Tougher GHGE targets would bolster economic growth.
By John Elkington
Wherever in the world I find myself, I talk to audiences about the Sound Barrier. I take them back to the late 1940s and early 1950s, when test pilots were slamming into an invisible – but deadly – obstruction in mid-air as they tried to fly ever faster. Aircraft broke apart as the shock waves tore their wings away. But then one pilot did something crazy, in desperation: in a power dive, he found his controls locked. Instead of pulling the control column back, he pushed it forward. Quite unexpectedly, the aircraft recovered.
Then I make the connection: as growing numbers of technologies and business models crash into today’s ‘Sustainability Barrier,’ I say, many are beginning to break apart. It started with things like insecticides, asbestos and chlorofluorocarbons, and is now spreading out to carbon-intensive markets. To survive, politicians and business leaders will increasingly find they need to reverse the controls on their economies, value chains and companies.
Now a study published by Germany’s federal environment ministry makes the same point, using the latest mathematical models. Entitled A New Growth Path for Europe, its conclusions will come as a shock to anyone who believes tackling climate change with increasingly tough emission targets represents a net drag on the economy.
At a time when the European Union has 20% greenhouse emission reduction targets, and many business leaders complain this is damaging prospects for future growth, prosperity and job creation, the new study says nonsense, “it is time for boldness.”
The problem with the 20% target is not that it is too aggressive, but that it is too weak. Instead of sticking with 20%, Europe should make “a decisive move to a 30% target.” If this is done well, by 2020 the rate of European growth could be boosted by up to 0.6% a year; European investments would rise from 18% to up to 22% of GDP; GDP itself would grow by up to 6% both in both old and new member states; and up to 6 million additional jobs would be created.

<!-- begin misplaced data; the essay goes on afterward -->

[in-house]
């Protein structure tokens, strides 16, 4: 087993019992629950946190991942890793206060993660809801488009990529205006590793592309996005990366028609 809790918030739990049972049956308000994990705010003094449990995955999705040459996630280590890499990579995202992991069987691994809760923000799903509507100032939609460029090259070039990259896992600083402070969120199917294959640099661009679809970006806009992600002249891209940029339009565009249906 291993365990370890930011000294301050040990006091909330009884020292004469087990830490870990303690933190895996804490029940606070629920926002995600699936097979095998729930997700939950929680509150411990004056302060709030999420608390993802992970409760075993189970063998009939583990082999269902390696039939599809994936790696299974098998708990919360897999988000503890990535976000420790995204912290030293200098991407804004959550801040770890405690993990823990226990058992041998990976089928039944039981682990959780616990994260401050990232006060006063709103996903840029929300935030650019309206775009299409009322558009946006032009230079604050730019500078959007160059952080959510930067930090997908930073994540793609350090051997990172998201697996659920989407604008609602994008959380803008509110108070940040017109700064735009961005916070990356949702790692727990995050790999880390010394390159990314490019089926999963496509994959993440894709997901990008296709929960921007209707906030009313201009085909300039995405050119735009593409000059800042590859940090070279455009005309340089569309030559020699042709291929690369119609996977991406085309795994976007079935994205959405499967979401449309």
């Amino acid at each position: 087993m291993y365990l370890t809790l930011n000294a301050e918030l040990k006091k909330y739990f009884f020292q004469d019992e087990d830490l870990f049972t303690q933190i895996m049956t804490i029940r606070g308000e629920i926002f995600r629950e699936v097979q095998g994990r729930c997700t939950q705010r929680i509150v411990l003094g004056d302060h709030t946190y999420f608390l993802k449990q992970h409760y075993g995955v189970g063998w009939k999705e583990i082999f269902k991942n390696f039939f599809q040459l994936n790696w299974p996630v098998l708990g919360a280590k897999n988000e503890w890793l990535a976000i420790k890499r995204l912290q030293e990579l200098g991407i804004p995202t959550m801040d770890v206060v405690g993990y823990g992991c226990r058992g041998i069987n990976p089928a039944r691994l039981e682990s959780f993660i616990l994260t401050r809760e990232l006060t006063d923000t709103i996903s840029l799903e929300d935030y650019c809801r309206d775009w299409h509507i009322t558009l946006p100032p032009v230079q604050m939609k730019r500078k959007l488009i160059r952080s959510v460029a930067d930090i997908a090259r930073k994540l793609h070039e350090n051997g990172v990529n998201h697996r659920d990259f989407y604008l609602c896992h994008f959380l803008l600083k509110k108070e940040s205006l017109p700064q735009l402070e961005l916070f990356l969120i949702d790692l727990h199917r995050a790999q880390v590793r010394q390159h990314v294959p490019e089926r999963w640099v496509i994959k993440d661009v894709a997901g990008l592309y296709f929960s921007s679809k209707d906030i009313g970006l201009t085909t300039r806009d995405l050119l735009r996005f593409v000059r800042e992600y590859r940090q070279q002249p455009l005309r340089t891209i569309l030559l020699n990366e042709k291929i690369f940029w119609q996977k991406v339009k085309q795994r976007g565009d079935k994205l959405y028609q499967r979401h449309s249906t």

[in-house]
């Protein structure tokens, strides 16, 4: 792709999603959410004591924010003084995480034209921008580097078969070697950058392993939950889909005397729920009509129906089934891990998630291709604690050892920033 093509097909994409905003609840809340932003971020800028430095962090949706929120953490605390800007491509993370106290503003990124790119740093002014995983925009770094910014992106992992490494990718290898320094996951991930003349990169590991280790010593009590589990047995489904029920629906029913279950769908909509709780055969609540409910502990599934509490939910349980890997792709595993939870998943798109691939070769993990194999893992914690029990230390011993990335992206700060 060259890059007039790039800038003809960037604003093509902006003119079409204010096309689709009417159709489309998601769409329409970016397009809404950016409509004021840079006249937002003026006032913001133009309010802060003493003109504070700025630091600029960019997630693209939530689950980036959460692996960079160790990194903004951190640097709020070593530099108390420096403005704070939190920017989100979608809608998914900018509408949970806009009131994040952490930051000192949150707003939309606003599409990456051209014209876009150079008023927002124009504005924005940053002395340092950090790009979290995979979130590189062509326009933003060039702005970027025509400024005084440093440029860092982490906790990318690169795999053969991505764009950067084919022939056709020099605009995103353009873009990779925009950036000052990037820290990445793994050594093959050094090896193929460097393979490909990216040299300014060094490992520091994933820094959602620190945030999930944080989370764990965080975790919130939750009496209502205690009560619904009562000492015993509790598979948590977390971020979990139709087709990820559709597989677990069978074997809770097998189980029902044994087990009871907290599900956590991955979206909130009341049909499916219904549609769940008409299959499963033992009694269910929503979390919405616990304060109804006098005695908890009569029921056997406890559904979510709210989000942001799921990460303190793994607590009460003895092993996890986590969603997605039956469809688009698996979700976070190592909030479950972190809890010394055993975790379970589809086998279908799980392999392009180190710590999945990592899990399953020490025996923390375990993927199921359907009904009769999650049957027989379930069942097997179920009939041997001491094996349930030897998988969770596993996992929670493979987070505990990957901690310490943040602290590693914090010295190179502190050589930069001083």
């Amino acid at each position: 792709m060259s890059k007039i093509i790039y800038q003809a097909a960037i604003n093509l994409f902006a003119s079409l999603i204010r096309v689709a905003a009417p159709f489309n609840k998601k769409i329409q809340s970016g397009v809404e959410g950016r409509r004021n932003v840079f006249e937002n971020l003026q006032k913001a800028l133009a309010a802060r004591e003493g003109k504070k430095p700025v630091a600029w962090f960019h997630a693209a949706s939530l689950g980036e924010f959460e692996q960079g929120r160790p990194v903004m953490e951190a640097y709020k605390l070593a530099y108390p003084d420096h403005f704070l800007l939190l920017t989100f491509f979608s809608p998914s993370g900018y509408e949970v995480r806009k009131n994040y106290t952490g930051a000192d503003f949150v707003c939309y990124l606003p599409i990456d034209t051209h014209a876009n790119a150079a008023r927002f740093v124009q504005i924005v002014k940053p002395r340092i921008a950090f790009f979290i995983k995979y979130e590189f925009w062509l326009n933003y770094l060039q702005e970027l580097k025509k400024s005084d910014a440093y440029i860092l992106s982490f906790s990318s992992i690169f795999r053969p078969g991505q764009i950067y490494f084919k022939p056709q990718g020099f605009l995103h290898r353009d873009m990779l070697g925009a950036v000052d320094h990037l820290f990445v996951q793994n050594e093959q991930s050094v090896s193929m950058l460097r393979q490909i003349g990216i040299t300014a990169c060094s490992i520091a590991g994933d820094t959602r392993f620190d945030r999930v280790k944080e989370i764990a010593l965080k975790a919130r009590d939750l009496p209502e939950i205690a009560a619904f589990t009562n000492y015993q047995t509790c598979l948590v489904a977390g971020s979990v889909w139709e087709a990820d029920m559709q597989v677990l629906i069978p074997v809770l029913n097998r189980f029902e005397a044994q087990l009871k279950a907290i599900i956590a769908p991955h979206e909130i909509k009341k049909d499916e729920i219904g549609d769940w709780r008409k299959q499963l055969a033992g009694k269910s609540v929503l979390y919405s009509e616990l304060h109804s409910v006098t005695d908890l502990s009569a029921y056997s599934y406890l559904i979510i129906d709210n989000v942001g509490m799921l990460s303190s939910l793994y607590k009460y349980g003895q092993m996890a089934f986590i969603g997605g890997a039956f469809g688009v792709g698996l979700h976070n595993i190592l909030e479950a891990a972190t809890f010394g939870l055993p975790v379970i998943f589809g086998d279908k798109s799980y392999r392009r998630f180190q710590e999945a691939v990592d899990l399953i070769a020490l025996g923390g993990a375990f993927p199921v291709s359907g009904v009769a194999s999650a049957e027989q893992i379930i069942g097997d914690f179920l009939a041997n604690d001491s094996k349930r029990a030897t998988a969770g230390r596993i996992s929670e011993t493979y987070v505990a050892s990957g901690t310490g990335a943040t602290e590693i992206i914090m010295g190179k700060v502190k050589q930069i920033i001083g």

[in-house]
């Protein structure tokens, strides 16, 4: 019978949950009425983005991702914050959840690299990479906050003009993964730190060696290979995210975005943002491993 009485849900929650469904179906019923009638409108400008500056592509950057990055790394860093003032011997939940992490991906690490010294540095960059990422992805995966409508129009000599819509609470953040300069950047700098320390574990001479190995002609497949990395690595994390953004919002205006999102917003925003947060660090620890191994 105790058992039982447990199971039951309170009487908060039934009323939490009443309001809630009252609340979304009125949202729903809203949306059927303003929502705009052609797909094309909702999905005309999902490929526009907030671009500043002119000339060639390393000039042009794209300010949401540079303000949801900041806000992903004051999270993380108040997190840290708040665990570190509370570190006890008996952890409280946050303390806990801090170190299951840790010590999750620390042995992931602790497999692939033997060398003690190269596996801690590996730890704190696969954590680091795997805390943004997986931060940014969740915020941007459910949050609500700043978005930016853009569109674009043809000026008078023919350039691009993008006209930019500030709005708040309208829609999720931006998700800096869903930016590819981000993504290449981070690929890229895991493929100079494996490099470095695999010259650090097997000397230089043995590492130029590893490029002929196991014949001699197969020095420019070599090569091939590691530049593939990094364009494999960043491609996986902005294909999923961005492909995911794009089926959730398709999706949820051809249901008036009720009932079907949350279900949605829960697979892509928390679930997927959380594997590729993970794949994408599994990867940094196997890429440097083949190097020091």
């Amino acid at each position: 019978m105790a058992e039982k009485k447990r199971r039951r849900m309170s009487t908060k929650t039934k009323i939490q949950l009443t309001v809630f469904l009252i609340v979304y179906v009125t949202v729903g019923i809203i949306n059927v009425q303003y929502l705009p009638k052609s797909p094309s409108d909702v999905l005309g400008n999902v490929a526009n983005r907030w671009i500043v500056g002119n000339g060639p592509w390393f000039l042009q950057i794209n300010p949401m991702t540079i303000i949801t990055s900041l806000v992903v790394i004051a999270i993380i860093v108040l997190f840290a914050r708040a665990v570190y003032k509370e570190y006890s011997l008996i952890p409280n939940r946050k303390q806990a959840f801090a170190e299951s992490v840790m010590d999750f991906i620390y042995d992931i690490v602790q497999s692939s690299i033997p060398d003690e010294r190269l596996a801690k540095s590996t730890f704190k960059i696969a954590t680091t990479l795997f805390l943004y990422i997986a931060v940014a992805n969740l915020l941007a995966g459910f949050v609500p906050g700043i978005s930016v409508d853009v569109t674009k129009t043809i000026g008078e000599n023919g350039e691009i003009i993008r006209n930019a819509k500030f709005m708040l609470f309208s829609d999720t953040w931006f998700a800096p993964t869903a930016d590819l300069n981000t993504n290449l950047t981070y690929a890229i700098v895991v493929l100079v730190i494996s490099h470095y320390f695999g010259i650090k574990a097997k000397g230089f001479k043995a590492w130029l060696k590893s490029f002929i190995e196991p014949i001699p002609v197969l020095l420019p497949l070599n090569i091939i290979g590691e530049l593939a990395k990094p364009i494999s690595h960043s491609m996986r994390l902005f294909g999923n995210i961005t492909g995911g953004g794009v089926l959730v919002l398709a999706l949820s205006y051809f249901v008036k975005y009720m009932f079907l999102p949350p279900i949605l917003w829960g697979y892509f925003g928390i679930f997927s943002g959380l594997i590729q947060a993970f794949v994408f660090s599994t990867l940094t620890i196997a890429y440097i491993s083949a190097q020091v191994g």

Perhaps most surprising of all, economic opportunities linked to tighter emissions targets would be available whether or not 2012 sees a global climate agreement after the Rio+20 UN summit meeting.
So why do the latest models show such different outcomes with tighter emission controls? They assume that tougher controls trigger greater additional investments, stimulating what they call ‘learning-by-doing’ across the entire economy—particularly in sectors focusing on such areas as advanced construction materials and renewable energy. Learning-by-doing, in turn, increases competitiveness and spurs further economic growth, boosting the expectations of investors—and fuelling further investment.
Just as our species went from balloons and powered box kites to machines that could break the Sound Barrier and, ultimately, reach to the moon and beyond, so green growth sectors can push our economies onto radically new trajectories. In a time of growing stress and danger, doing the unexpected may save not just one test pilot but our entire civilization.
About John Elkington
John Elkington is Executive Chairman of Volans and Non-Executive Director at SustainAbility. He is also a Board member at GRI and an Advisory Board member at IIRC. Elkington blogs at johnelkington.com and tweets at volandia.
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